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Wagner Moura: Playing Pablo Escobar

Jorge Sette By Jorge Sette Published on November 4, 2015
This article was updated on December 18, 2015

Actor Wagner Moura was born in Rodelas, Bahia, in the northeast of Brazil on June 27, 1976. He is married to photographer Sandra Delgado, and the couple has three sons. In addition to being an actor, Moura is a lyricist and vocalist in a band named Sua Mãe (“Your Mother”).

Moura is said to have a sweet and thoughtful disposition. Given his gentle personality, he was asked to undergo serious psychological preparation when he landed the role of the determined and callous Captain (later Colonel) Roberto Nascimento in the first Elite Squad movie – a role that brought him international fame virtually overnight. He trained with a former captain of BOPE, the squad featured in the movie. This preparation was meant to toughen him up for the role and involved incredibly stressful sessions of moral abuse. When, at a certain point during the training, the captain in charge pretended to threaten the actor’s family and particularly his newborn baby, Moura lost control and punched the captain hard, breaking his nose. Everyone realized at that moment that the aggression Moura needed to play the role had finally surfaced. He was ready to portray Roberto Nascimento.

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Moura was, thus, already famous when, over lunch two years ago, his friend José Padilha offered him a new role. Padilha had directed the acclaimed movies Elite Squad and Elite Squad: The Enemy Within. Now he invited Moura to portray kingpin Pablo Escobar, the infamous billionaire in charge of the Medellín Cartel in the 1980s, in the Netflix production Narcos. Moura knew this was the opportunity of a lifetime, but despite his excitement, he didn’t think he was right for the role. He was thin and he didn’t speak Spanish.

From the newsreels he had watched on TV as a teenager, Moura remembered Pablo Escobar as a fat Colombian with a typical regional accent. Moura had nothing in common with him; the contrast between the two men was startling in all respects. After all, Moura had recently been appointed a UN goodwill ambassador.

Moura enjoys a challenge,though, and he didn’t want to disappoint his friend Padilha. Harder than gaining the extra 20 kg required for the role – which Moura dismissed as unimpressive since it wasn’t acting – were the inevitable comparisons with the real Escobar, given the extensive amount of footage, photos and interviews featuring the drug dealer available everywhere. They would make it easier for Moura’s detractors to trash his performance; on the bright side, the documentation would be of great help to him when building up the role.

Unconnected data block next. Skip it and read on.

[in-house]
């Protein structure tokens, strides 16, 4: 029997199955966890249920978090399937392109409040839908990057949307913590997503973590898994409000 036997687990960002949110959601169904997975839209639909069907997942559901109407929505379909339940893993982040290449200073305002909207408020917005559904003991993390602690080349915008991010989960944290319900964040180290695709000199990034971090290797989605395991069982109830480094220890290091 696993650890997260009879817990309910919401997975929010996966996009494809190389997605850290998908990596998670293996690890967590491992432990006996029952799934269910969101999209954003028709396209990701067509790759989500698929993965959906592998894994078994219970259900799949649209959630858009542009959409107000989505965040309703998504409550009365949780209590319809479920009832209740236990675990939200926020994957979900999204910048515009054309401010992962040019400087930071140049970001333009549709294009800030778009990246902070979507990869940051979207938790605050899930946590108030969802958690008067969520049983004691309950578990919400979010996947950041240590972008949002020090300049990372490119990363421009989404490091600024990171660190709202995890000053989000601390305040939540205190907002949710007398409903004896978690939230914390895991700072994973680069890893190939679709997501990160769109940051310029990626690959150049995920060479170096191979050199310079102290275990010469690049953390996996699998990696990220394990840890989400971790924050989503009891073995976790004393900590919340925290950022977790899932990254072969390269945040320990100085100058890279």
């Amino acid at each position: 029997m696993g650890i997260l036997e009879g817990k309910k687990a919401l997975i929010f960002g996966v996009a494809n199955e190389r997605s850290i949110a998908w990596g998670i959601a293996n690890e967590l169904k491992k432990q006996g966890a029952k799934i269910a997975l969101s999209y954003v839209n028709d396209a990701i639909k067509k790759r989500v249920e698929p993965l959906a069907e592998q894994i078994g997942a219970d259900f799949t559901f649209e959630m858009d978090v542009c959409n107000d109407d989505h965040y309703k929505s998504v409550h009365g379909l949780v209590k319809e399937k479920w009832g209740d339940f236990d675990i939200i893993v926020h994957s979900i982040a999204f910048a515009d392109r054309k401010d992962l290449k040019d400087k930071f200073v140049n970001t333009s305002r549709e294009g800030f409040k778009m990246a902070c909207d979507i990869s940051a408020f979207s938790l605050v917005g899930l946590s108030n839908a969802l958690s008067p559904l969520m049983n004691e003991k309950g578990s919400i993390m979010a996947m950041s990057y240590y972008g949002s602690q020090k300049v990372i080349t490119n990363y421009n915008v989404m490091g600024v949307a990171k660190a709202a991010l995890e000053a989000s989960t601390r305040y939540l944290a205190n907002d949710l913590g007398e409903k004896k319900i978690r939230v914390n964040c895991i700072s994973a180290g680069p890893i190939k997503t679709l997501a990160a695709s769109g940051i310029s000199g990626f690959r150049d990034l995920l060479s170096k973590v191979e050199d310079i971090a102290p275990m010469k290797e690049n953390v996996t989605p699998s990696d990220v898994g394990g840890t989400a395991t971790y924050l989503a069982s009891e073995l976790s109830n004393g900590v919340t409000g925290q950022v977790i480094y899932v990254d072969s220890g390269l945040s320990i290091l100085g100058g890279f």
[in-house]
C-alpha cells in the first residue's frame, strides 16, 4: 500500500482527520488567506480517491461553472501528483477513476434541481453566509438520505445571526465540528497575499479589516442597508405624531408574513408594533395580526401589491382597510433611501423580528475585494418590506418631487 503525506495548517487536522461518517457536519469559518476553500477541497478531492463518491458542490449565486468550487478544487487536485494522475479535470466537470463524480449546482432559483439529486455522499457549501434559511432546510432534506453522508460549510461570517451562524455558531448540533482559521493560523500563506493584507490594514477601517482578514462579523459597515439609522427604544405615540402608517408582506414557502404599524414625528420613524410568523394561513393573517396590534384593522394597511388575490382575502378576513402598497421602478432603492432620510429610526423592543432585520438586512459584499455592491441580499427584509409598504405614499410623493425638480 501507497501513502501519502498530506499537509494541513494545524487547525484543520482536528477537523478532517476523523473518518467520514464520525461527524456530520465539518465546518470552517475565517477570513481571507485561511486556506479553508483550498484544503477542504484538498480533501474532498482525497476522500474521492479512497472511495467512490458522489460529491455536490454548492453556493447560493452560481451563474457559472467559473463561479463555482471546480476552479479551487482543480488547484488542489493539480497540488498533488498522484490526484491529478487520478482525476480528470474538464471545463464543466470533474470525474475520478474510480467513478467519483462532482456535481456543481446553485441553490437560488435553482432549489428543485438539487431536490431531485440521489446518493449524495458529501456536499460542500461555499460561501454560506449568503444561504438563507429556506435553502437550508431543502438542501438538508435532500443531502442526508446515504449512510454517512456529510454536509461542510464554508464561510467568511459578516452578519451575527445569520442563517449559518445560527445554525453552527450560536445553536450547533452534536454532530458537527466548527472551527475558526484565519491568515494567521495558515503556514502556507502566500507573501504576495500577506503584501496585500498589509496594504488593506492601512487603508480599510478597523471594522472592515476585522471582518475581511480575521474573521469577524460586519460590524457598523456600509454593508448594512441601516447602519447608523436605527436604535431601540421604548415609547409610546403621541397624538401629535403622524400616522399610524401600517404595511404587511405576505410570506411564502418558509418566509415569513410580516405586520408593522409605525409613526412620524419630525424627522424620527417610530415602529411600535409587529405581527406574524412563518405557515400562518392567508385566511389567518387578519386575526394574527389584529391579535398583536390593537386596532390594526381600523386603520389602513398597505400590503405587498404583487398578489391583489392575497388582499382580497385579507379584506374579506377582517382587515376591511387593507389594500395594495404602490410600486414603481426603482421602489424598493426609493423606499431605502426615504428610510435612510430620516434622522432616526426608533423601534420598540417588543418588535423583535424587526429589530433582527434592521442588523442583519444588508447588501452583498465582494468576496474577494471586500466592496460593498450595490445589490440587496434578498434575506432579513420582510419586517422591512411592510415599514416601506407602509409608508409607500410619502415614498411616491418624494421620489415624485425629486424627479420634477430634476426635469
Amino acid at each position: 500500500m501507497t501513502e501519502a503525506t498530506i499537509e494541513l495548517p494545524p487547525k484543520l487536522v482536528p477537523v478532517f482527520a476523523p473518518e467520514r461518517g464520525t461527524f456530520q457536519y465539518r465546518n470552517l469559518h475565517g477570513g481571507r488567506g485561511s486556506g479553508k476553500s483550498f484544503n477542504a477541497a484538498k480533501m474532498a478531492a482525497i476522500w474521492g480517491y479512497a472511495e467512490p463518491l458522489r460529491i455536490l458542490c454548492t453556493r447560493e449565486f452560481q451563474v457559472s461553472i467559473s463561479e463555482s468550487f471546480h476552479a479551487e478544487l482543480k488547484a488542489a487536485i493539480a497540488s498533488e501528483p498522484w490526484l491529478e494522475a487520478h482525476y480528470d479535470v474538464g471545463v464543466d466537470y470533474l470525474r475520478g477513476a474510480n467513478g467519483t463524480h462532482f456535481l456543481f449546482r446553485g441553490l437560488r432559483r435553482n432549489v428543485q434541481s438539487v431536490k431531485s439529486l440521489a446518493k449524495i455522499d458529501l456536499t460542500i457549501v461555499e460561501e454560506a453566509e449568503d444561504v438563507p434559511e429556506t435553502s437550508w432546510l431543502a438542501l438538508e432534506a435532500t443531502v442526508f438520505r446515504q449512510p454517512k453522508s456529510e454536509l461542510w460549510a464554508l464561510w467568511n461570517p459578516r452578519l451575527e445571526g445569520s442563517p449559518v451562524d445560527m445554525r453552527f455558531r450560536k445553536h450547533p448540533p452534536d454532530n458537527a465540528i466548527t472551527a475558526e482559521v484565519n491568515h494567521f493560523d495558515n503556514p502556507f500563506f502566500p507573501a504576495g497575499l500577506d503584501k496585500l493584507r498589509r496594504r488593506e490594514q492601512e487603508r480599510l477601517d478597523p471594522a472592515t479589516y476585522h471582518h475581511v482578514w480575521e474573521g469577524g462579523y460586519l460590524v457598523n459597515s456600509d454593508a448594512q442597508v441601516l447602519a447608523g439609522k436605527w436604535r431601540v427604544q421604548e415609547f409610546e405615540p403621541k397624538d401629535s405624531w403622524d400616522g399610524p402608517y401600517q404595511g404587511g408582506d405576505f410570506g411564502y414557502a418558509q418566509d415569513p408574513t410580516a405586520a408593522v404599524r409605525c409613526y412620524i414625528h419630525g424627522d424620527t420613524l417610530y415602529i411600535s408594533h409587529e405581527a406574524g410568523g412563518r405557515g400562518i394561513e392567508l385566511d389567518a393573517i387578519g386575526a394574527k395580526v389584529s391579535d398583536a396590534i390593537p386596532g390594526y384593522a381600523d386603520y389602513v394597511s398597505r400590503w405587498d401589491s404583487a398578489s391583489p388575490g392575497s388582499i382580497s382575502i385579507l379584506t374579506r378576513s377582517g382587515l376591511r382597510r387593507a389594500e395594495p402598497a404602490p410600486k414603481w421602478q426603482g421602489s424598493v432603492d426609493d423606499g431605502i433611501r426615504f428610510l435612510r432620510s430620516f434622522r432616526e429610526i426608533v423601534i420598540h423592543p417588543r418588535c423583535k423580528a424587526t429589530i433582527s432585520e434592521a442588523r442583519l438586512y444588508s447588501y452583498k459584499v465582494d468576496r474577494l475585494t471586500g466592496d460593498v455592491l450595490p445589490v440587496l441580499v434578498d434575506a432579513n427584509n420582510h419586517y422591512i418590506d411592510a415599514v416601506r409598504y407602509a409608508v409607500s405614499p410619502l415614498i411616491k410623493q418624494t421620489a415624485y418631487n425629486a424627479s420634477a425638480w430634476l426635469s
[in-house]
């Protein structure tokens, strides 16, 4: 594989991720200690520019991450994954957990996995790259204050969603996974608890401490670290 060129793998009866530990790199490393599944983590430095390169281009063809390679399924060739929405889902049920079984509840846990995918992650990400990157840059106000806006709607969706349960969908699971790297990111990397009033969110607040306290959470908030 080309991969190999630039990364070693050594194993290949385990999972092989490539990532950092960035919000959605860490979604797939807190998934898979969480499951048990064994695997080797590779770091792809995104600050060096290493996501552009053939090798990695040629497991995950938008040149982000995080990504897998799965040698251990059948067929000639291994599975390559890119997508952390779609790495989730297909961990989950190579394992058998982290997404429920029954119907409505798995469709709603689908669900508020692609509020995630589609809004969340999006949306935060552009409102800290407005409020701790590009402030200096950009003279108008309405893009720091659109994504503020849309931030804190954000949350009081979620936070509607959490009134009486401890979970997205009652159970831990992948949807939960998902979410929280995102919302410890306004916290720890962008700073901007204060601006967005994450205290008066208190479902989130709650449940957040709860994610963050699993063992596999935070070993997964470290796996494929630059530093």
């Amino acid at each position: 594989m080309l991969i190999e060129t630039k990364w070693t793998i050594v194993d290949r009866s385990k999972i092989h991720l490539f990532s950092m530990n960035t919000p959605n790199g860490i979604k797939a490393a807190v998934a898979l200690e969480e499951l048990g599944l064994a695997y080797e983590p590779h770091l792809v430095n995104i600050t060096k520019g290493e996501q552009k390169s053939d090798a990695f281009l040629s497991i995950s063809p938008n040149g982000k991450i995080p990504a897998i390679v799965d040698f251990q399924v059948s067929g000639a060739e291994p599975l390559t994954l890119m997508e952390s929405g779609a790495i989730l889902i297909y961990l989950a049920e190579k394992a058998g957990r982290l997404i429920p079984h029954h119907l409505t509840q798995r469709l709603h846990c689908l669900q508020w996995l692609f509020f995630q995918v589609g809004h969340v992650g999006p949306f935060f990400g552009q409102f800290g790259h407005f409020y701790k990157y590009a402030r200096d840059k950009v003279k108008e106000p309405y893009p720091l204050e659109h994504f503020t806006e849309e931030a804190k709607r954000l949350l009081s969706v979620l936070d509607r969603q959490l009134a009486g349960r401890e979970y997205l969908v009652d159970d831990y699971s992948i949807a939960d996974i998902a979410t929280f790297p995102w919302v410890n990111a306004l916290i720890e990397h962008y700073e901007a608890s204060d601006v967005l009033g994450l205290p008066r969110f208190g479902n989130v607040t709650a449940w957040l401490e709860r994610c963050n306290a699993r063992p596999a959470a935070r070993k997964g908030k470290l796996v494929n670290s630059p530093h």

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Narcos debuted on August 28, 2015. I’ve already watched Season 1, and I can say that although Moura is certainly not my favorite Brazilian actor, I was happily impressed by his performance. The dedication and time he put into preparing for the role are evident. He spent a couple of months perfecting his Spanish, studying in classes with Japanese teenagers and German businesspeople as classmates. He visited Medellín and spent time getting to know the city and even living in the neighborhood built for the poor by Escobar – who, to this day, is considered a kind of Robin Hood by the people he helped. Moura also claims to have read everything he could lay his hands on about Escobar.

Rumor has it the series hasn’t gone down well in Colombia, where the locals have been very vocal in their complaints not only about Moura’s foreign accent but also the different Spanish accents of other cast members. (There are Mexicans and Puerto Ricans playing key roles in the show.) Nevertheless, anyone who speaks a foreign language or a different dialect of a particular language knows it’s virtually impossible to completely mask one’s original accent. Even award-winning actress Meryl Streep, allegedly one of the best performers of different accents, is still ridiculed for the Australian accent she assumed in the movie A Cry in the Dark. The line she kept repeating throughout a good part of the movie, “The dingo took my baby,” has been cruelly mocked and made its way into a number of US comedy shows, including a hilarious episode of Seinfeld.

All in all, most Brazilians are very proud of Moura’s international success and accomplishments and hope he keeps up the excellent work in future seasons of the series. 

Jorge Sette is Bookwitty's Regional Ambassador for South America. He represents the company, writing relevant content for the region, recruiting contributors, contacting partners and ... Show More